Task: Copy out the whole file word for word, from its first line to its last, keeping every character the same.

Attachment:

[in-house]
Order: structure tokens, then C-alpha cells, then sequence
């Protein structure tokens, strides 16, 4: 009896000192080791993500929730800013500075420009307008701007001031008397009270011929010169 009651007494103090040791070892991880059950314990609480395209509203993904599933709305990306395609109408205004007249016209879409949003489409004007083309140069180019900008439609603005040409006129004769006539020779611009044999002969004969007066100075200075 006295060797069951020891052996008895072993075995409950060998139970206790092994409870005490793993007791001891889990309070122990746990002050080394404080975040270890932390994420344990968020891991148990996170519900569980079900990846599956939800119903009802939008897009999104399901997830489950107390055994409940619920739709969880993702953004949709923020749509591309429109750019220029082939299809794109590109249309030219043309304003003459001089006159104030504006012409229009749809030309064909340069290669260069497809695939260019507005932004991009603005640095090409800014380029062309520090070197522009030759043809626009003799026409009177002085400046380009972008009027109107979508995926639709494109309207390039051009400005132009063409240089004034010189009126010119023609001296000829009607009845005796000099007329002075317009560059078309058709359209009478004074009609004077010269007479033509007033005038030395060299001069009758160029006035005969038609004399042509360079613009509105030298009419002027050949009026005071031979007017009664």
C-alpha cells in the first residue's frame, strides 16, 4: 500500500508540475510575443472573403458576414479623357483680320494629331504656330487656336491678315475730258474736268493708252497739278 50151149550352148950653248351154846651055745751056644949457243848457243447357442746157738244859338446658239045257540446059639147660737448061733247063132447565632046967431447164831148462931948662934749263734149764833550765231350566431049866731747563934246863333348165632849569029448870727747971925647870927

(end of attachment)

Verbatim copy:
[in-house]
Order: structure tokens, then C-alpha cells, then sequence
């Protein structure tokens, strides 16, 4: 009896000192080791993500929730800013500075420009307008701007001031008397009270011929010169 009651007494103090040791070892991880059950314990609480395209509203993904599933709305990306395609109408205004007249016209879409949003489409004007083309140069180019900008439609603005040409006129004769006539020779611009044999002969004969007066100075200075 006295060797069951020891052996008895072993075995409950060998139970206790092994409870005490793993007791001891889990309070122990746990002050080394404080975040270890932390994420344990968020891991148990996170519900569980079900990846599956939800119903009802939008897009999104399901997830489950107390055994409940619920739709969880993702953004949709923020749509591309429109750019220029082939299809794109590109249309030219043309304003003459001089006159104030504006012409229009749809030309064909340069290669260069497809695939260019507005932004991009603005640095090409800014380029062309520090070197522009030759043809626009003799026409009177002085400046380009972008009027109107979508995926639709494109309207390039051009400005132009063409240089004034010189009126010119023609001296000829009607009845005796000099007329002075317009560059078309058709359209009478004074009609004077010269007479033509007033005038030395060299001069009758160029006035005969038609004399042509360079613009509105030298009419002027050949009026005071031979007017009664």
C-alpha cells in the first residue's frame, strides 16, 4: 500500500508540475510575443472573403458576414479623357483680320494629331504656330487656336491678315475730258474736268493708252497739278 50151149550352148950653248351154846651055745751056644949457243848457243447357442746157738244859338446658239045257540446059639147660737448061733247063132447565632046967431447164831148462931948662934749263734149764833550765231350566431049866731747563934246863333348165632849569029448870727747971925647870927